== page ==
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More Government IT News

LTE network for US public safety taking it one step at a time

The organizers of the FirstNet LTE public safety network have the frequencies and standards they need to build the system, and they know where the money's coming from. They know how to get there from here, but it won't be a quick trip.

Russian gov't is willing to pay for a way to ID Tor users

The Russian Ministry of Interior is willing to pay 3.9 million roubles, or around $111,000, for a method to identify users on the Tor network.

State Dept. database crash leads to passport, visa delays

A State Department database crash has delayed the issuing of passports and visas worldwide.

California sees IT shifting to IBM-built cloud

California is moving its IT services to a cloud, on-demand, subscription-based service that state officials believe may meet as much as 80% of its computing needs.

Social Security Administration spent $300M on IT project 'boondoggle,' lawmakers say

The Social Security Administration has spent nearly US$300 million on a software system for processing disability claims that still isn't finished and has delivered limited useful functionality, according to an independent report on the project.

Google rival slams EU Commission over antitrust settlement proposals

One of the complainants in an antitrust case against Google has slammed the European Commission for apparently adopting wholesale Google's proposal to settle the case, while giving complainants no fair chance to express their views on the settlement. Meanwhile, the Commission is considering revising the terms of the settlement, according to media reports.

Google may bring Wi-Fi to New York City pay phones

Google may be among the hopefuls vying to turn the New York City phone booths of the past into "communication points" of the future with free Wi-Fi and cellphone charging.

US needs to restore trust following NSA revelations, tech groups say

The U.S government can take action to slow the calls in other countries to abandon U.S. tech vendors following revelations about widespread National Security Agency surveillance, some tech representatives said Friday.

Overreliance on the NSA led to weak crypto standard, NIST advisers find

The National Institute of Standards and Technology needs to hire more cryptographers and improve its collaboration with the industry and academia, reducing its reliance on the U.S. National Security Agency for decisions around cryptographic standards.

Germany asks US intelligence chief in country to leave over spying affair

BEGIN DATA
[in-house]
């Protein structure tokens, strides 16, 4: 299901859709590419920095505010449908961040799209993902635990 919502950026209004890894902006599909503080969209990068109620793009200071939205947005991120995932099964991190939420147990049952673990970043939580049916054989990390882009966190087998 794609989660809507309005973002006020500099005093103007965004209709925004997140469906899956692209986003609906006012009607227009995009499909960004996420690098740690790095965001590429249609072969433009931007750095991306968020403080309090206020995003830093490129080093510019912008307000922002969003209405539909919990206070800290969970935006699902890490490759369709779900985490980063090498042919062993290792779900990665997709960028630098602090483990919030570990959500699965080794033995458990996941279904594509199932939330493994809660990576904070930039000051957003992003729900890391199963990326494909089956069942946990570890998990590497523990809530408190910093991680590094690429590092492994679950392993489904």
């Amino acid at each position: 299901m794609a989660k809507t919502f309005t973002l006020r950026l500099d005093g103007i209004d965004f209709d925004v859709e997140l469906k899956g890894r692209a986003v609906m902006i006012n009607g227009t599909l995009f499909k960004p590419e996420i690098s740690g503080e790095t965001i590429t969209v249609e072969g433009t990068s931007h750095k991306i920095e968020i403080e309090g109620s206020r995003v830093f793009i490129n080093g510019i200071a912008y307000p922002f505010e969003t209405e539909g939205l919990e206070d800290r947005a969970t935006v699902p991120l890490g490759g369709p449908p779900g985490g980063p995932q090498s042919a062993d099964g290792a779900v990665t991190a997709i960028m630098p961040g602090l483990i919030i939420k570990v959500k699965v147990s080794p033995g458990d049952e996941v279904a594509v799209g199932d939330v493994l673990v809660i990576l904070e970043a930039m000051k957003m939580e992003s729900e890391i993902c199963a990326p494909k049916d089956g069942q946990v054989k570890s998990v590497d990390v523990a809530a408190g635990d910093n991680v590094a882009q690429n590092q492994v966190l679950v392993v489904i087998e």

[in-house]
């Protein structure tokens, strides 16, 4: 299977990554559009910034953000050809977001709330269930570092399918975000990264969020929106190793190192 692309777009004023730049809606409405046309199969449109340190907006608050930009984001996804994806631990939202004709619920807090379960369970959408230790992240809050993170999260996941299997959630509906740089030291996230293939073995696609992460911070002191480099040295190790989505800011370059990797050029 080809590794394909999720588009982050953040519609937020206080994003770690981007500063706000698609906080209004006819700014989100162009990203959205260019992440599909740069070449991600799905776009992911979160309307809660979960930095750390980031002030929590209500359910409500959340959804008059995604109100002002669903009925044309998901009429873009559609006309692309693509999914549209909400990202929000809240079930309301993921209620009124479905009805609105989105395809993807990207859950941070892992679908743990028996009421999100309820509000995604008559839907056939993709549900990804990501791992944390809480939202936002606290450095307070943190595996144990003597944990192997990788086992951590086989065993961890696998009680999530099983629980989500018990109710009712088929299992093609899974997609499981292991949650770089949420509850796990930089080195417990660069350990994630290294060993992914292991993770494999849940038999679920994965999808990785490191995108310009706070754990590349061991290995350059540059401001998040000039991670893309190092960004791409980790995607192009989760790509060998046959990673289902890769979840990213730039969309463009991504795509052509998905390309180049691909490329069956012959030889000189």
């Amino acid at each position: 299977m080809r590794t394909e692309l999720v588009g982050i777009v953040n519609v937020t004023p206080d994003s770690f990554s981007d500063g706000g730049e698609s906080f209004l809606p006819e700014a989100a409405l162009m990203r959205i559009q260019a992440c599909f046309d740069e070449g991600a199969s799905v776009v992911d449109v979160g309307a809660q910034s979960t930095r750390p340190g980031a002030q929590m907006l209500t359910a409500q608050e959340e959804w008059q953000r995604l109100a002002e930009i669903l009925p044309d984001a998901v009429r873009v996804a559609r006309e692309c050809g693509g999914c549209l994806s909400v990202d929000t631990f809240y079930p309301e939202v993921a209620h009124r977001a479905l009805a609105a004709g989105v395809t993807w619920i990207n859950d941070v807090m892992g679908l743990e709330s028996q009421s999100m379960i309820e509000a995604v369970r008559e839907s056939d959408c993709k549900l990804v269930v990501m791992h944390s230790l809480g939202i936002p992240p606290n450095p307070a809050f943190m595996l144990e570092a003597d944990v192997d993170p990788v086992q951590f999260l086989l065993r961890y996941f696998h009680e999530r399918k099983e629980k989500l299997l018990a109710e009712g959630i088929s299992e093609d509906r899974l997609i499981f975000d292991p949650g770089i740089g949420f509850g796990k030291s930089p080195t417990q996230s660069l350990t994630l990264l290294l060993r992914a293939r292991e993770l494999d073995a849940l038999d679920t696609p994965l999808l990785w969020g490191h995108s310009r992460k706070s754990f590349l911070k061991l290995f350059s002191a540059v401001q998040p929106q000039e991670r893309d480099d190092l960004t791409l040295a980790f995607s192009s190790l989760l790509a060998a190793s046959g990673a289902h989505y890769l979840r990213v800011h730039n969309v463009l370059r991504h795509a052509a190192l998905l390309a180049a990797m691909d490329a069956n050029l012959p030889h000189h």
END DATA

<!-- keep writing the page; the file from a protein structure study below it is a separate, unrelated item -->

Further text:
The top American intelligence officer in Germany has been asked to leave the country in the wake of revelations about National Security Agency spying and two recent cases in which the U.S. reportedly recruited German spies.

IBM project aims to forecast and control Beijing's air pollution

China's nagging pollution problems could start to abate with the help of an IBM project that seeks to predict and control the air quality in Beijing, using new computing technologies.

Secret code indicates NSA tracks privacy tool users

A NSA spying tool is configured to snoop on an array of privacy programs used by journalists and dissidents, according to an analysis of never-before-seen code leaked by an unknown source.

Microsoft admits technical error in IP takeover, but No-IP still down

Microsoft admitted Tuesday it made a technical error after it commandeered part of an Internet service's network in order to shut down a botnet, but the Nevada-based company says its services are still down.

FBI, CIA can query US communications collected by NSA

The FBI and CIA can query the content of U.S. residents' electronic communications that the National Security Agency inadvertently collects when targeting foreign terrorism suspects, an intelligence official said.

Senators question US surveillance transparency report

A recent report from the U.S. intelligence director that provides the number of surveillance targets in 2013 is not specific enough to provide the transparency the nation's residents need, two senators said.

German government to drop Verizon because of US spying

The German government is dropping Verizon Communications as a service provider because of worries about U.S. spying.

Warrants needed for cellphone searches, Supreme Court rules

Police cannot generally search cellphones without a warrant when they are arresting someone, the U.S. Supreme Court ruled in a unanimous decision Wednesday that weighs heavily in favor of Fourth Amendment and privacy rights.

Warrants needed for cellphone searches, Supreme Court rules

Police must obtain warrants to search cellphones and smartphones when they are making arrests, the U.S. Supreme Court has ruled in a unanimous decision.

Facial recognition proposal lacks privacy protections, advocate says

A facial recognition trade group's proposals for privacy standards are an "extreme" departure from U.S. expectations on how personal data should be handled, a privacy advocate said Tuesday.

Hadoop analysis now tackling IoT to improve transit

For the Internet of Things, collecting data is only half the battle, and public transit agencies know that as well as anyone.